The art of teaching art

Robert Genn

October 13, 2006



Yesterday, Lucrecia Claure of La Paz, Bolivia, wrote: "What do
you think about teaching? I am a new artist, with a couple of
shows in my city. I also teach. Sometimes I wonder if I'm
teaching too much. Some of my students now paint like me. Do
you think I should teach only a little, and not everything that
I've achieved? What are the main problems for artists who
teach?"

Thanks, Lucrecia. I find it impossible to teach without telling
everything I know--which sometimes takes several minutes.
Seriously, I like sharing every little bit of arcane info that
I can possibly drag up. I think most teachers feel the same
way. And while you may think that having students grab your
precious knowledge and clone your work is a problem--it isn't.
In my experience it tends to be the weaker teachers--and the
weaker artists--who are the most worried about this. The real
problem is that teaching can stealthily eviscerate your own
need for art-making.
 
Of course, there are those who find teaching to be a stimulus.
And because many of us have a hard-wired need to share--and
teaching is an obvious vehicle--we need to find ways of
satisfying this need. Teaching art is not like teaching
accountancy. In the first place, individuals in an art class
are likely to have vastly different expectations, potentials
and prior experiences. Because everybody's on a different page,
you need to adjust your methodology. I modestly call mine "The
Genn Method of Teaching Art." Users of this system find that
TGMTA helps them more quickly and better, while maintaining the
health of their own creative desires and capabilities. Here's
how TGMTA works:

A feeling of "We're all friends here" must be established. In a
game-like environment and an urgent atmosphere, all the
students start by going to work on current projects at their
own level of proficiency. When the instructor feels that some
direction can be reasonably offered, she engages on a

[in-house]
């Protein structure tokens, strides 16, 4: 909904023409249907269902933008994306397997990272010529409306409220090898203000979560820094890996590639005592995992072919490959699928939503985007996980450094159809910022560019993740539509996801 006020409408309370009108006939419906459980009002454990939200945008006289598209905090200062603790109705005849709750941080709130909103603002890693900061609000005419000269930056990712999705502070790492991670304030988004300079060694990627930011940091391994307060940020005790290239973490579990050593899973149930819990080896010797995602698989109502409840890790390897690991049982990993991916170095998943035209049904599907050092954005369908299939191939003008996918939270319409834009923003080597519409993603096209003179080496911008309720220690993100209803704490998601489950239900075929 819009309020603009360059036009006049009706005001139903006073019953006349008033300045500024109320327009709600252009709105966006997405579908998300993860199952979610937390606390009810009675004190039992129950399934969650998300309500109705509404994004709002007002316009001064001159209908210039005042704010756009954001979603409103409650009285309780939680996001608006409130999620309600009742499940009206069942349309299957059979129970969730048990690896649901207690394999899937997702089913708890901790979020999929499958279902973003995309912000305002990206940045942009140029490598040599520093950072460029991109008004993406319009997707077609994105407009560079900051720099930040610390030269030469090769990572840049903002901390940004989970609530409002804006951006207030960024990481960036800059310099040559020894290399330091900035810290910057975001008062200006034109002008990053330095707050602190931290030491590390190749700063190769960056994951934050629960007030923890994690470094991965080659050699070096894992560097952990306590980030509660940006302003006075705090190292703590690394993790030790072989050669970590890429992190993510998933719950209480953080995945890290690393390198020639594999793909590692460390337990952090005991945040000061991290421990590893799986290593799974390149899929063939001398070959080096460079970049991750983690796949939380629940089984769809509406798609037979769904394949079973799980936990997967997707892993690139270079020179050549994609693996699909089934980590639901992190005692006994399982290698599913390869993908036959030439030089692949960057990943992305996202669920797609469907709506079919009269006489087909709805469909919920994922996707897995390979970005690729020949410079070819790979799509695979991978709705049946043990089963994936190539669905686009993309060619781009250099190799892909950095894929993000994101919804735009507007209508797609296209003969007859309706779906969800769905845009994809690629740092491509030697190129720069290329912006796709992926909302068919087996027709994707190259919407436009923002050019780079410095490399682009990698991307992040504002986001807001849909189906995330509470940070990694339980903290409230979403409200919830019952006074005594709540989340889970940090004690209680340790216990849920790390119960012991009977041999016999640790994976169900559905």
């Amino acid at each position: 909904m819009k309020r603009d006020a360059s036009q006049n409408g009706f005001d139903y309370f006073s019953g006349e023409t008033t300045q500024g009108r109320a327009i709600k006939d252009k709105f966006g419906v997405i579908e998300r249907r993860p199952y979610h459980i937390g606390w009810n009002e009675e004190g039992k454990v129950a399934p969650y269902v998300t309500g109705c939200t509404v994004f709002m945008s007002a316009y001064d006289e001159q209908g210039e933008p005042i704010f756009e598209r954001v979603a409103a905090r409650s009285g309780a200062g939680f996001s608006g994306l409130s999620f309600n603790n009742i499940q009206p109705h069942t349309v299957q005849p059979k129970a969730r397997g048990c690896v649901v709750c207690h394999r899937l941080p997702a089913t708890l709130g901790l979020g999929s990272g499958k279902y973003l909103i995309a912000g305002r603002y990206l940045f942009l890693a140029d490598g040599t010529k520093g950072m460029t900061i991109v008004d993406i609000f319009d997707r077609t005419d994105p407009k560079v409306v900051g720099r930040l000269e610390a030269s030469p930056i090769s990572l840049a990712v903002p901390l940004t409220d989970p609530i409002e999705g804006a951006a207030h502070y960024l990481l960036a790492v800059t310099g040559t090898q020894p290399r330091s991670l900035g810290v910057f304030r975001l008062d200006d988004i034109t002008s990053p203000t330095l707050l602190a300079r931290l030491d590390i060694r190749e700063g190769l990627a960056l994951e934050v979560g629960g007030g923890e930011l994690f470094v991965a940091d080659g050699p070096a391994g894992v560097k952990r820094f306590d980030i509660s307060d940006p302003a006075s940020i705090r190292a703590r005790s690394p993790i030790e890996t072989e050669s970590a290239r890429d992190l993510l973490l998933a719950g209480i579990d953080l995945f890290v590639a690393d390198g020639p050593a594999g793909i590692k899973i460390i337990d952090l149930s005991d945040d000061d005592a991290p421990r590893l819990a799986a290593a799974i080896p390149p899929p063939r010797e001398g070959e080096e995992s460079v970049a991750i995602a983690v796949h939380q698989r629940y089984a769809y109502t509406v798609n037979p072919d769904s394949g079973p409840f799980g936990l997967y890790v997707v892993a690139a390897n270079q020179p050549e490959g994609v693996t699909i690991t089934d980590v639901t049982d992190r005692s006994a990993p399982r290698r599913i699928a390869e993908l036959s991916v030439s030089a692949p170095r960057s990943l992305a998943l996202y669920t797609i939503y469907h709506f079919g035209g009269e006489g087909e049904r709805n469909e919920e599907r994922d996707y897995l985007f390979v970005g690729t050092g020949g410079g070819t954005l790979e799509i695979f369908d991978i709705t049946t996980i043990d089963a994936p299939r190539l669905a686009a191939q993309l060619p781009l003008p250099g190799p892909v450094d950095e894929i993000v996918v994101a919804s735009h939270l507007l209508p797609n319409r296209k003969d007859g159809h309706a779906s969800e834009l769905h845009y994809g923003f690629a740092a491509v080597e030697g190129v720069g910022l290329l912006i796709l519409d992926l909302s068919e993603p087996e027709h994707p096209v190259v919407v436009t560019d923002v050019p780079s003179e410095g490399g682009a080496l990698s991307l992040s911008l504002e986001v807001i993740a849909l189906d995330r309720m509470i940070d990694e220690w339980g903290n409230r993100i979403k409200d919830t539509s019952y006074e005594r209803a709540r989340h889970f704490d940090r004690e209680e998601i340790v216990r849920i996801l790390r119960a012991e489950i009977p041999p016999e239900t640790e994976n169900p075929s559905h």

one-to-one basis. Students may gather or disperse. On occasion
the instructor may pontificate for the whole group. She may
quickly demonstrate her own or another's work (with permission)
for whoever may be interested. Examples of work, good and bad,
finished or not, are held up for quick discussion. There's an
interactive crit at the end of every session. For the student,
it's a celebration of individuality within the joy of the
group.
 
Best regards,

Robert

PS: "Association with pupils keeps one's work youthful.
Critiquing others keeps one's point of view clear." (William
Merritt Chase, 1849-1916)
 
Esoterica: I owe some of my thinking to legendary instructors
Robert Henri and William Merritt Chase. In the Genn Method, the
"group leader" is a very busy and observant character. While
alternately bombarding students and leaving them in pregnant
silence, her approach is nevertheless anticipatory and
dependent on the will of individuals within the group. This
goes a long way in avoiding the toxicity of recipes. The
instructor must be able to think on her feet and thus make it a
learning experience for herself as well. Her job is to give
authoritative crits, tips, demos, as well as input from
Leonardo, Mike, Vincent, Georgia and others. It's good to
instill a feeling of the historic brotherhood and sisterhood.
Students benefit when they keep their pride and lose their
inhibitions.